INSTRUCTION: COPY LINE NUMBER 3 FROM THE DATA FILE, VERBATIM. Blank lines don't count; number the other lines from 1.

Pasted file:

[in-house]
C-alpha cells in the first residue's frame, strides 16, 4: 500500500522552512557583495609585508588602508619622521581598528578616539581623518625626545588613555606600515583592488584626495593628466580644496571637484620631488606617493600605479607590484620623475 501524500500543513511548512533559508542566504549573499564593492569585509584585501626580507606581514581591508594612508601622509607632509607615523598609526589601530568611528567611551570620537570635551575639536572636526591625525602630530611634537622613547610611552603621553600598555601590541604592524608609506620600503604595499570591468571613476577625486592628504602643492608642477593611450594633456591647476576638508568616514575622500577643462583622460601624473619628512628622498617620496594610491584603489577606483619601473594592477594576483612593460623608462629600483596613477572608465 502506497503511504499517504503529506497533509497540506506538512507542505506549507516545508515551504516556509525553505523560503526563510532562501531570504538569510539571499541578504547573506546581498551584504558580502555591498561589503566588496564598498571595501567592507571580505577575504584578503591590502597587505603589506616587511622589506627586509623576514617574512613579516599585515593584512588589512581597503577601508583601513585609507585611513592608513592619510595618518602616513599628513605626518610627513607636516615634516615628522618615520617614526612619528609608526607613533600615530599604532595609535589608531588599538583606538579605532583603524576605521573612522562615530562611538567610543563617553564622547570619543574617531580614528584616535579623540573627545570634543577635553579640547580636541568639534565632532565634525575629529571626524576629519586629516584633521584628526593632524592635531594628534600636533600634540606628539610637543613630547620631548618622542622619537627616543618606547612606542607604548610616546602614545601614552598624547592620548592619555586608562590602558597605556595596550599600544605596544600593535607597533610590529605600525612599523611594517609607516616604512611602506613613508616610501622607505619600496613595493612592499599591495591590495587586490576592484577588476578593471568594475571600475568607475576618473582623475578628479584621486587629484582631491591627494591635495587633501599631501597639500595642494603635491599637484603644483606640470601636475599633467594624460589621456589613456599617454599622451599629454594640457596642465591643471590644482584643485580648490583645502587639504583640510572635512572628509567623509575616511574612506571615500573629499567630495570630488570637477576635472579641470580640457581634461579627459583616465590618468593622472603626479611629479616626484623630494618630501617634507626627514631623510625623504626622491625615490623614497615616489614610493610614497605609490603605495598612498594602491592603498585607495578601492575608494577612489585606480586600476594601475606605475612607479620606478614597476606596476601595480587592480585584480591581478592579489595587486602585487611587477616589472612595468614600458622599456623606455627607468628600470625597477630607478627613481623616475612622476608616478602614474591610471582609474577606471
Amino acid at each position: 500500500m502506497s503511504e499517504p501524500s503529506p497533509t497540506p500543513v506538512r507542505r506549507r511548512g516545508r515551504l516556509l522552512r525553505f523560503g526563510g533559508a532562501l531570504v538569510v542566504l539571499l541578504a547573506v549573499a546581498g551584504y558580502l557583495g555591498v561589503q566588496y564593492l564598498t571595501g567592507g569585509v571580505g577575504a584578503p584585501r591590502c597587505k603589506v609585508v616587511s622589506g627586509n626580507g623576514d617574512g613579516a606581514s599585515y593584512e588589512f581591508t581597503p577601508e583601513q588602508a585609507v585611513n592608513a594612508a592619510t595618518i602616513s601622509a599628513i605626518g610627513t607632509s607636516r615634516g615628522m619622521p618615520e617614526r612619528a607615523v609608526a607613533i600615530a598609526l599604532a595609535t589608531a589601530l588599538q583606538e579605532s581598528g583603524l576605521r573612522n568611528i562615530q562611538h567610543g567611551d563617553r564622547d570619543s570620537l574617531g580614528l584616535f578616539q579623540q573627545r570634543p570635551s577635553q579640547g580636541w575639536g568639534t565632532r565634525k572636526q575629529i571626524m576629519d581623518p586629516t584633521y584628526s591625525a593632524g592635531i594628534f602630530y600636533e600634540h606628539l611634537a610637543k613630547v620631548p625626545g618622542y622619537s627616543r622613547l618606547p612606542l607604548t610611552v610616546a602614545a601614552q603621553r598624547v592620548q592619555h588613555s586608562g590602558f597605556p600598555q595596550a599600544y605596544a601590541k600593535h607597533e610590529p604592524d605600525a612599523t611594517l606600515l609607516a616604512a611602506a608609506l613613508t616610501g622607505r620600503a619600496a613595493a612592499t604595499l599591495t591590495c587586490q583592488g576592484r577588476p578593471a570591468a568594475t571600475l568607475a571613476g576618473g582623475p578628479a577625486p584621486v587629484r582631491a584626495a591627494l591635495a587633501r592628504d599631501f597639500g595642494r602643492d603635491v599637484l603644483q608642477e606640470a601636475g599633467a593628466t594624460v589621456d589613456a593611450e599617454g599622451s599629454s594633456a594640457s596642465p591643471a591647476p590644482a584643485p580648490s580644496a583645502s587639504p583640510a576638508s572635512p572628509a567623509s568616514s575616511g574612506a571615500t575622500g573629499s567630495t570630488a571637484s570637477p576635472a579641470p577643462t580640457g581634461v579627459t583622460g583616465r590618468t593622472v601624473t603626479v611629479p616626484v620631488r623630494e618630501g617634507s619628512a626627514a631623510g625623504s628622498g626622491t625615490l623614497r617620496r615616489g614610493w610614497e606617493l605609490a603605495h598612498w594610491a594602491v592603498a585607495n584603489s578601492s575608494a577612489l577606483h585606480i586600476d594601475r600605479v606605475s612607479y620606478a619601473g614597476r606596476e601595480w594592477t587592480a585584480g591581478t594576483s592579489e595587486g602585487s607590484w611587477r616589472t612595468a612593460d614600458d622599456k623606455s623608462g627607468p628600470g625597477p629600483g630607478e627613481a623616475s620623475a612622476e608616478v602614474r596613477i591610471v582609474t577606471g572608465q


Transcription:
Amino acid at each position: 500500500m502506497s503511504e499517504p501524500s503529506p497533509t497540506p500543513v506538512r507542505r506549507r511548512g516545508r515551504l516556509l522552512r525553505f523560503g526563510g533559508a532562501l531570504v538569510v542566504l539571499l541578504a547573506v549573499a546581498g551584504y558580502l557583495g555591498v561589503q566588496y564593492l564598498t571595501g567592507g569585509v571580505g577575504a584578503p584585501r591590502c597587505k603589506v609585508v616587511s622589506g627586509n626580507g623576514d617574512g613579516a606581514s599585515y593584512e588589512f581591508t581597503p577601508e583601513q588602508a585609507v585611513n592608513a594612508a592619510t595618518i602616513s601622509a599628513i605626518g610627513t607632509s607636516r615634516g615628522m619622521p618615520e617614526r612619528a607615523v609608526a607613533i600615530a598609526l599604532a595609535t589608531a589601530l588599538q583606538e579605532s581598528g583603524l576605521r573612522n568611528i562615530q562611538h567610543g567611551d563617553r564622547d570619543s570620537l574617531g580614528l584616535f578616539q579623540q573627545r570634543p570635551s577635553q579640547g580636541w575639536g568639534t565632532r565634525k572636526q575629529i571626524m576629519d581623518p586629516t584633521y584628526s591625525a593632524g592635531i594628534f602630530y600636533e600634540h606628539l611634537a610637543k613630547v620631548p625626545g618622542y622619537s627616543r622613547l618606547p612606542l607604548t610611552v610616546a602614545a601614552q603621553r598624547v592620548q592619555h588613555s586608562g590602558f597605556p600598555q595596550a599600544y605596544a601590541k600593535h607597533e610590529p604592524d605600525a612599523t611594517l606600515l609607516a616604512a611602506a608609506l613613508t616610501g622607505r620600503a619600496a613595493a612592499t604595499l599591495t591590495c587586490q583592488g576592484r577588476p578593471a570591468a568594475t571600475l568607475a571613476g576618473g582623475p578628479a577625486p584621486v587629484r582631491a584626495a591627494l591635495a587633501r592628504d599631501f597639500g595642494r602643492d603635491v599637484l603644483q608642477e606640470a601636475g599633467a593628466t594624460v589621456d589613456a593611450e599617454g599622451s599629454s594633456a594640457s596642465p591643471a591647476p590644482a584643485p580648490s580644496a583645502s587639504p583640510a576638508s572635512p572628509a567623509s568616514s575616511g574612506a571615500t575622500g573629499s567630495t570630488a571637484s570637477p576635472a579641470p577643462t580640457g581634461v579627459t583622460g583616465r590618468t593622472v601624473t603626479v611629479p616626484v620631488r623630494e618630501g617634507s619628512a626627514a631623510g625623504s628622498g626622491t625615490l623614497r617620496r615616489g614610493w610614497e606617493l605609490a603605495h598612498w594610491a594602491v592603498a585607495n584603489s578601492s575608494a577612489l577606483h585606480i586600476d594601475r600605479v606605475s612607479y620606478a619601473g614597476r606596476e601595480w594592477t587592480a585584480g591581478t594576483s592579489e595587486g602585487s607590484w611587477r616589472t612595468a612593460d614600458d622599456k623606455s623608462g627607468p628600470g625597477p629600483g630607478e627613481a623616475s620623475a612622476e608616478v602614474r596613477i591610471v582609474t577606471g572608465q